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Phoenix Becomes First City To End Chronic Homelessness Among Veterans

By Scott Keyes  

"Phoenix Becomes First City To End Chronic Homelessness Among Veterans"

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Don Matyja, a homeless Army veteran hanging out with his dog Tyson in Costa Mesa, California.

Don Matyja, a homeless Army veteran hanging out with his dog Tyson in Costa Mesa, California.

CREDIT: AP

The Obama administration has set a goal of ending homelessness among veterans by 2015, but one city reached that mark a year early.

Phoenix announced last week that it has eradicated chronic veteran homelessness — making it the first city in the country to do so — after it housed an additional 56 veterans on Wednesday.

Chronic homelessness is defined as an individual who has experienced homelessness for at least a year or has gone through four episodes of homelessness in the past three years and has a disability. Ending chronic homelessness is particularly important because, even among the homeless population in general, they have the highest rates of health and substance abuse problems, which also puts the most strain on emergency services to treat them.

Three years ago, city officials identified 222 homeless veterans living in Phoenix. Using both state and federal funds, the city had successfully housed the last veterans who were living without homes. They did so through an innovative idea known as “Housing First” — providing somewhere to live for homeless individuals without first requiring that they be sober or drug-free. The thinking goes that homeless individuals with drug or alcohol problems will be far more capable to address these issues if they first have a stable place to live. Housing First works best when it’s coupled, as it was in Phoenix, with supportive services like job training and health care.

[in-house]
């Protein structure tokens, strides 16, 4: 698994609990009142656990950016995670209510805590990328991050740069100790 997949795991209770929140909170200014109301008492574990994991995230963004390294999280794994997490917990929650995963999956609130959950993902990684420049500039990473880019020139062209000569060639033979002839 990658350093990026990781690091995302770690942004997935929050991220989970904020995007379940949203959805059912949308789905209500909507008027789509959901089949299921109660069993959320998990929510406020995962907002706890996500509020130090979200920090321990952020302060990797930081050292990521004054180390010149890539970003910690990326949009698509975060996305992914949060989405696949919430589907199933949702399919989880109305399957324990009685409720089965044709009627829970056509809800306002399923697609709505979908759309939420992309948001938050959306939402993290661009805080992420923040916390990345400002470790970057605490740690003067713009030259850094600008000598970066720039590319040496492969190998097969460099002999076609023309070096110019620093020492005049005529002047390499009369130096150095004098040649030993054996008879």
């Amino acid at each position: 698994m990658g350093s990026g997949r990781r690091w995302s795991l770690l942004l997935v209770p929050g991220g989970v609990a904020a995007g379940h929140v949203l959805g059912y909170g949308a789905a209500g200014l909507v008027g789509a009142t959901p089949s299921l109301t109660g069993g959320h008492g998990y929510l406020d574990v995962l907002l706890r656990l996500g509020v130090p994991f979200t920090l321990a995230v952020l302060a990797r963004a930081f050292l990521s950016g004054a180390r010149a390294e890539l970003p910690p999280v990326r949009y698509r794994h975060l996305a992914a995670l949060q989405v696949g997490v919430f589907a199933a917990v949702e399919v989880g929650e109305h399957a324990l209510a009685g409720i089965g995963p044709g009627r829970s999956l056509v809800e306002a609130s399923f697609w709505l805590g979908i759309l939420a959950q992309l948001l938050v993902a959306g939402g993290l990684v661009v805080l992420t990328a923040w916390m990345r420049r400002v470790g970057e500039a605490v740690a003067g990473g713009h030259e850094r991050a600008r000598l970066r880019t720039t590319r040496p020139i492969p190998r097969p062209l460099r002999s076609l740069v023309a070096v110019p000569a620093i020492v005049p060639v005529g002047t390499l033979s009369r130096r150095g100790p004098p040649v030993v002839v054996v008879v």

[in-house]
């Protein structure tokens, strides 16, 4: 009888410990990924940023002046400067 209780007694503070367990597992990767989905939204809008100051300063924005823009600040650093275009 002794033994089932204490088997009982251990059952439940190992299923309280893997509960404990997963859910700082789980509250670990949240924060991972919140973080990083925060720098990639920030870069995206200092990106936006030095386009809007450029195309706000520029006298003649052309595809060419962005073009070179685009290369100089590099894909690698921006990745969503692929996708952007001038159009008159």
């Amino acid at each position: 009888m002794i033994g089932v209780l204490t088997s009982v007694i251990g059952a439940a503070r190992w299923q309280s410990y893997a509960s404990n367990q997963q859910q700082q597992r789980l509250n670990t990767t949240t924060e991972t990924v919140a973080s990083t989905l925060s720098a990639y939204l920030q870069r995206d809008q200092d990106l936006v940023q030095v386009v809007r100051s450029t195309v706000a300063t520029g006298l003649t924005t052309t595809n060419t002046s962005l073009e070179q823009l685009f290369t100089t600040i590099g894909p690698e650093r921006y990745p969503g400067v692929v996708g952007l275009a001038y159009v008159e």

In 2009, President Obama and Veterans Affairs Secretary Eric K. Shinseki announced an initiative to combat veteran homelessness with the goal of housing every veteran in the country by 2015. The most recent nationwide homeless count found 57,849 homeless veterans in the United States, fully 12 percent of the total adult homeless population. Though that number is still unbearably high, it represents a 24 percent decline over the past four years.

Still, the pace will need to pick up substantially in the next 24 months if the Obama administration is to meet its goal of ending veterans’ homelessness by 2015. Shinseki, however, remains optimistic, saying in November that “We are on the right track in the fight to end homelessness among veterans.”

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